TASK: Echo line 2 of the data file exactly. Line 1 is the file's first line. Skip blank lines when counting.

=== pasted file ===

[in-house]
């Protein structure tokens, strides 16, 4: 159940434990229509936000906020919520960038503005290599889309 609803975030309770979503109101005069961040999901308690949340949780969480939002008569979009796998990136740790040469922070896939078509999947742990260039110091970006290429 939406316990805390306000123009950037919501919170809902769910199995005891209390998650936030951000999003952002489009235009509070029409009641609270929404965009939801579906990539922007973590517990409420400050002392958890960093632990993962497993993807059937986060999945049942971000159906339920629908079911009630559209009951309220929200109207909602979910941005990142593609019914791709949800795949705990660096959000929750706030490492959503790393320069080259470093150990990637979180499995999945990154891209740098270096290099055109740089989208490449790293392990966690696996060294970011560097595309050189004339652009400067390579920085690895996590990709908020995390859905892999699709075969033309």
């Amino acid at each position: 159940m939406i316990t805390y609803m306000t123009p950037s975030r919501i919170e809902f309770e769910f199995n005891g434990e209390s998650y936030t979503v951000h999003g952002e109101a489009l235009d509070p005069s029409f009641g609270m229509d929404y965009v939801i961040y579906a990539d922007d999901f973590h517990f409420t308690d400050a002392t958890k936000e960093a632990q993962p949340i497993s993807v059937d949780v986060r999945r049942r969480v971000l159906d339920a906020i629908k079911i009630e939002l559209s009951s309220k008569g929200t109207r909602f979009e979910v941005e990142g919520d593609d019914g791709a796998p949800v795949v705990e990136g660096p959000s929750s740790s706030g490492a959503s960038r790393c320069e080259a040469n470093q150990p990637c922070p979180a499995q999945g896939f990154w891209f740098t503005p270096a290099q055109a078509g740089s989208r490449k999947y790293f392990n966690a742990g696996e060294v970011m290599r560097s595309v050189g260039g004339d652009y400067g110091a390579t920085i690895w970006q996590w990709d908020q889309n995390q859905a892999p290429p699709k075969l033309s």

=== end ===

């Protein structure tokens, strides 16, 4: 159940434990229509936000906020919520960038503005290599889309 609803975030309770979503109101005069961040999901308690949340949780969480939002008569979009796998990136740790040469922070896939078509999947742990260039110091970006290429 939406316990805390306000123009950037919501919170809902769910199995005891209390998650936030951000999003952002489009235009509070029409009641609270929404965009939801579906990539922007973590517990409420400050002392958890960093632990993962497993993807059937986060999945049942971000159906339920629908079911009630559209009951309220929200109207909602979910941005990142593609019914791709949800795949705990660096959000929750706030490492959503790393320069080259470093150990990637979180499995999945990154891209740098270096290099055109740089989208490449790293392990966690696996060294970011560097595309050189004339652009400067390579920085690895996590990709908020995390859905892999699709075969033309």